Illinois divorce records must be obtained from the Circuit Court Clerk in the county where the dissolution of marriage occurred. The Illinois Department of Public Health, Division of Vital Records, does not issue divorce documents, but it will supply requestors with a verification report on whether or not a certain dissolution of marriage was recorded in the state. To receive this report, you must fill out an Application for Verification of Dissolution of Marriage Record Files, or write a signed letter, and submit it to the Division of Vital Records. Make sure to include the appropriate fee and valid photo ID. Requests without acceptable ID will not be processed. You may submit your request by mail or in person at the Springfield, Illinois office.
The Division of Vital Records office will verify dissolution of marriage files from 1962 to the present. Illinois divorce records prior to that date must be obtained from the Circuit Court Clerk where the dissolution of marriage was granted. The fee per record searched is $5 and this covers the search. The fee is non-refundable whether or not the document is found.
Valid ID must be shown for walk in orders and a copy of it must accompany mail in divorce verification applications. Same day service may be possible on walk in orders, but is not guaranteed. A legible copy of the requestor’s valid photo ID must be enclosed with mail in orders. Fees may be paid by check or money order payable to the Illinois Department of Public Health. The processing time for mail orders varies, but 4 – 6 weeks is typical once the request is received.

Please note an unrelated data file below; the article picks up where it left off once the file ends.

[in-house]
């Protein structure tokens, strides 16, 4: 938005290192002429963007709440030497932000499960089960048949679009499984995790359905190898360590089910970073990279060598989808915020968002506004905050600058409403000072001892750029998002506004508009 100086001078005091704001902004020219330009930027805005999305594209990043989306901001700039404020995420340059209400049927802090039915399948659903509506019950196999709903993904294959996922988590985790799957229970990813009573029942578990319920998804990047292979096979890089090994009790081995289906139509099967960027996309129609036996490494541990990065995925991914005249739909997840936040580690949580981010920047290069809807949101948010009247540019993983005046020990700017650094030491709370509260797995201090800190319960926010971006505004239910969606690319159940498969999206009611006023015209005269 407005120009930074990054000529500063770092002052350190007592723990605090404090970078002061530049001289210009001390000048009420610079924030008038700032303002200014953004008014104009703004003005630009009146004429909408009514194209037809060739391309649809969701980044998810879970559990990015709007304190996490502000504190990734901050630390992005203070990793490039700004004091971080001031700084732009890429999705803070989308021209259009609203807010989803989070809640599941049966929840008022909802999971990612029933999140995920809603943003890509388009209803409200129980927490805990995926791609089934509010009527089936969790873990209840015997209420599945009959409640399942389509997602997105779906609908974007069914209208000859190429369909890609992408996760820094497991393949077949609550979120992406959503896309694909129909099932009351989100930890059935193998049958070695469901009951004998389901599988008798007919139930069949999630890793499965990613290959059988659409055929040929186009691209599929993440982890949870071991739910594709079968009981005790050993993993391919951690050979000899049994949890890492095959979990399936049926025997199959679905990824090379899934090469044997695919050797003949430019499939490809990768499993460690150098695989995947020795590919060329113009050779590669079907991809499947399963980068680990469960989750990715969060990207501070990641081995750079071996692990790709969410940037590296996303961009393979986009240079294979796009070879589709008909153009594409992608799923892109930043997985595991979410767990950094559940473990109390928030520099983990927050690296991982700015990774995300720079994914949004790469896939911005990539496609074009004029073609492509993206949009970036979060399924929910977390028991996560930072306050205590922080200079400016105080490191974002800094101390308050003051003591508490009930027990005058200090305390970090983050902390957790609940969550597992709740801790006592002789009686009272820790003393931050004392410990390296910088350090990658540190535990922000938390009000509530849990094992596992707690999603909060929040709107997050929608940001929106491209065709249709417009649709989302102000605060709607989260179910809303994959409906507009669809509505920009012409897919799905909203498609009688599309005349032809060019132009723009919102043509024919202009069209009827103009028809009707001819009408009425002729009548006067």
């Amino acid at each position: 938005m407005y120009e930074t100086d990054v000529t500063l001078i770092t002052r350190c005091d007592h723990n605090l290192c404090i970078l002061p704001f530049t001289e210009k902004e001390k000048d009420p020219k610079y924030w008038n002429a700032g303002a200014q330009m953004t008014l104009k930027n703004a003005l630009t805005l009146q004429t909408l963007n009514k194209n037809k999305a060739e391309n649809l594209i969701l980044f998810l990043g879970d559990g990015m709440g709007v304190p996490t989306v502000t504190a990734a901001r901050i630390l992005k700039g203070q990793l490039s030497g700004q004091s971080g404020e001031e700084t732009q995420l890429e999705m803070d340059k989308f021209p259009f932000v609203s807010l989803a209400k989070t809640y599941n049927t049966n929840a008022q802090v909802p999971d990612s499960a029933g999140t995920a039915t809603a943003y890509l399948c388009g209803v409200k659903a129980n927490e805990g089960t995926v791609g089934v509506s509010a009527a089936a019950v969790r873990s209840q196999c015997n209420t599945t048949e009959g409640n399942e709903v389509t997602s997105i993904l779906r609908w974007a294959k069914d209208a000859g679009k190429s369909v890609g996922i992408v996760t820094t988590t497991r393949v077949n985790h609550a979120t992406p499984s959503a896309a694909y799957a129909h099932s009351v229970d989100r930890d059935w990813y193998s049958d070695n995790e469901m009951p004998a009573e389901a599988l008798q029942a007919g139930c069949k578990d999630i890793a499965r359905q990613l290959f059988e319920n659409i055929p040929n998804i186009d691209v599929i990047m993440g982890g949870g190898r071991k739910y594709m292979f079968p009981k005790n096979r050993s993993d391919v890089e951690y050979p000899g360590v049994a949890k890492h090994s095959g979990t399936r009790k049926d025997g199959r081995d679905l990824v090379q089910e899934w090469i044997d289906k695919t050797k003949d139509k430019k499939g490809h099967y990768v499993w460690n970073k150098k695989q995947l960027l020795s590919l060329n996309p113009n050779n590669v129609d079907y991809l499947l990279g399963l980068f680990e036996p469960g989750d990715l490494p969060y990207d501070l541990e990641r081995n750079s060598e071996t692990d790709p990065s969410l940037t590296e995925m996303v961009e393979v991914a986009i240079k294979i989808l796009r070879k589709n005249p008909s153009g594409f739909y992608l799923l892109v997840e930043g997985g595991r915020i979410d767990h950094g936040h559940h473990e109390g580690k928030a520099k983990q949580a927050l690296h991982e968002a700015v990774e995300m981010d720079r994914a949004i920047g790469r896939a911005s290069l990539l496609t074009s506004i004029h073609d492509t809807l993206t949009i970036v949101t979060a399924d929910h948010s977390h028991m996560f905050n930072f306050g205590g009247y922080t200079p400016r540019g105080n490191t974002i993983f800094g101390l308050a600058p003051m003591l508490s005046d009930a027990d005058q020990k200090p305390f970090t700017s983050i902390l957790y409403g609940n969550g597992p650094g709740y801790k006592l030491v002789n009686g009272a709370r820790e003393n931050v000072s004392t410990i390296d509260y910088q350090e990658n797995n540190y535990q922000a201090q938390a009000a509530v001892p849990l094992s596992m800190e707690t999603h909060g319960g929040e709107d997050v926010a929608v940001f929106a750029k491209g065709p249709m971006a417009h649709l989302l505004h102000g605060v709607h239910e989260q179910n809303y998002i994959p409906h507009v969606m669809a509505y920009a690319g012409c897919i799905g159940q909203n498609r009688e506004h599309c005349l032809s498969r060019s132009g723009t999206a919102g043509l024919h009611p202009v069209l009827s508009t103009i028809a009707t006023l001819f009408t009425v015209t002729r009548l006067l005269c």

Illinois Department of Public Health
Division of Vital Records
925 East Ridgely Ave.
Springfield, IL 62702
Phone: (217) 782-6553
Hours: Monday – Friday 10am – 3pm
According to Illinois law, anyone can request copies of divorce records. This means you may want to use the information found on these records for background checks as well as a check on yourself. If you access your own Illinois divorce records, you can check for accuracy and correct any errors since others may be checking your background. Vital records such as divorce documents can confirm valuable information in a dating background check such as who a person was divorced from and when the event occurred.
It is acceptable to make the request for record copies by sending a letter rather than using an official form, but certain rules must be followed. First, you must include a legible copy of your valid, photo ID as the requestor. If you do not include clear identification, your request for Illinois divorce records will not be processed. Second, the letter must be signed by you and include your name and return address. Third, the applicable fee must accompany your request along with both names on the divorce records and the date of the dissolution of marriage, if known.